February 22, 2024
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How a public health student works with community schools to meet families’ food, medical needs

Emma Shen uses internship to help local residents in their own neighborhoods

Emma Shen, a Master of Public Health (MPH) student, interns with Binghamton University Community Schools and works in a food pantry under the United Way of Broome County’s Healthy Lifestyles Coalition at the Lee Barta Community Center in Binghamton. Emma Shen, a Master of Public Health (MPH) student, interns with Binghamton University Community Schools and works in a food pantry under the United Way of Broome County’s Healthy Lifestyles Coalition at the Lee Barta Community Center in Binghamton.
Emma Shen, a Master of Public Health (MPH) student, interns with Binghamton University Community Schools and works in a food pantry under the United Way of Broome County’s Healthy Lifestyles Coalition at the Lee Barta Community Center in Binghamton. Image Credit: Anthony Borrelli.

When Emma Shen is assessing the health and well-being of families, it doesn’t happen in a doctor’s office.

It happens alongside parents in their children’s schools, or with families in need at a local food pantry.

Shen, a 23-year-old Binghamton University Master of Public Health (MPH) student, believes the best way to help others is by doing the work in their own neighborhoods.

Exploring ways to break down barriers in providing that essential assistance is a cornerstone of Shen’s internship with Binghamton University Community Schools (BUCS). In addition, she has divided her time working in a food pantry under the United Way of Broome County’s Healthy Lifestyles Coalition at the Lee Barta Community Center in the North Side of Binghamton as part of her service with AmeriCorps, to engage with residents directly about their needs.

“I’m really about meeting people where they’re at and bringing resources to the community where it will serve them best,” said Shen, a New York City native who earned an integrated neuroscience bachelor’s degree at Binghamton before pursuing her MPH. “I knew, just by earning my degree during the pandemic, that I wanted to help communities on a population level, as opposed to more primary care. A huge part of public health is advocating for what is right, looking at what’s in the community and finding ways to bring equity.”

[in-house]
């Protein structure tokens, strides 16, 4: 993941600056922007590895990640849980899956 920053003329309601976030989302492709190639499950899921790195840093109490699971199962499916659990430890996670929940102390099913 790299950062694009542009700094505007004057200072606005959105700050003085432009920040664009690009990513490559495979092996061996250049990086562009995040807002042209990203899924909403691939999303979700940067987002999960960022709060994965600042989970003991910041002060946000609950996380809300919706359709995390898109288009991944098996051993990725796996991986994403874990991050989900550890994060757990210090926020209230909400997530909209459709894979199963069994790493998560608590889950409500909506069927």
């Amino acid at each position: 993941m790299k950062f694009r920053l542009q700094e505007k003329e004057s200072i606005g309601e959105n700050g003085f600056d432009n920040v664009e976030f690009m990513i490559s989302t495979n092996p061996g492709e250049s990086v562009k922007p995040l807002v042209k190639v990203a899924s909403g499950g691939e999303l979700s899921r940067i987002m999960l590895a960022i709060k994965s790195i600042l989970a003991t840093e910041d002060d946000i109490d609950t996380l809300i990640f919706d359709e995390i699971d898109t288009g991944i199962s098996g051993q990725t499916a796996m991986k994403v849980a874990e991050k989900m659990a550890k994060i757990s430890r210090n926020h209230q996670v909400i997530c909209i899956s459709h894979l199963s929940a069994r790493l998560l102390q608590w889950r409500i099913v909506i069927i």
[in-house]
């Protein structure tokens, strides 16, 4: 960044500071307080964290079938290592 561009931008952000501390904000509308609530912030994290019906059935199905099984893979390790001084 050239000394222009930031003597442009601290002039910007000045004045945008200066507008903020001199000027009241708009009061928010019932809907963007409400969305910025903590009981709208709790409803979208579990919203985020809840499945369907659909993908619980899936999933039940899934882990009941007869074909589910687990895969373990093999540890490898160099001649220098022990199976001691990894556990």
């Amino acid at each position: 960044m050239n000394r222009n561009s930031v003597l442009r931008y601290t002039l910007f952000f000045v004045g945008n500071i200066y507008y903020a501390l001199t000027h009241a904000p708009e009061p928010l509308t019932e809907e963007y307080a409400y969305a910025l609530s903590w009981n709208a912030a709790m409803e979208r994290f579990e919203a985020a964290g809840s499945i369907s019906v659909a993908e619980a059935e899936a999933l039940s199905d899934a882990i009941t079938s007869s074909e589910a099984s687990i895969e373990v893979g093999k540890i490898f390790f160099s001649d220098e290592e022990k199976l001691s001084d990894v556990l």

Luann Kida, executive director of BUCS in the College of Community and Public Affairs (CCPA), said Shen developed a keen understanding of how the community school model could align with her public health training.

“Disease and lack of healthy lifestyle choices such as fresh fruits/vegetables, areas for movement and exercise, and safe streets all impact the well-being of the community, which in turn impacts school attendance and academic outcomes,” Kida said.

Shen’s internship began in the fall and continues into the 2023 spring semester. Her research involved delving into data provided through a partnership between BUCS and Excellus BlueCross BlueShield designed to identify some of the highest-need areas of Broome County by ZIP code.

“What Excellus did is assess the Broome County population to find out how many of their clientele are getting their well child visits, their annual dental visits, as opposed to clients who aren’t compliant,” Shen said. “Then they broke down who makes up the non-compliant members, what are their age groups and what ZIP codes they’re in and what type of health insurance do they have?”

Kida said Shen was able to examine the data from a unique perspective, not only looking for health outcomes, but the “why” behind them. Working closely with Kida, she asked Excellus clarifying questions to understand how they were using the data and aligned their analysis, BUCS’ goals and her own research. That aided a plan of action for Shen’s continued work in the spring semester.

After analyzing the data, the second half of Shen’s internship will involve setting up BUCS “parent cafes” — safe spaces that make it easier for parents or caregivers to talk about challenges, strategies and successes — in local schools to guide solutions.

“We’ll rely a lot on the community school coordinators because they have that connection and strong relationships with the parents,” Shen said, “so we can come together to find out what the barriers are or what resources might be lacking.”

While at the food pantry in the Lee Barta Community Center, Shen has kept busy performing inventory and assisting with other programs held there. Among them, cooking classes offered through a partnership with Cornell Cooperative Extension of Broome County.

“On the research side, I’m looking into barriers for kids and families and here on my days at the food pantry, I’m on the ground talking with residents to hear their needs directly,” Shen said. “Opportunities for community engagement like these are essential when it comes to public health.”

Kida concluded, “Connecting Emma’s MPH internship requirements to BUCS’ University-assisted community school work is just the beginning of what we hope to be a strengthening partnership that provides valuable educational experience for Binghamton University students while supporting our local school partners and the communities they serve.”

Posted in: Health, Campus News, CCPA, Decker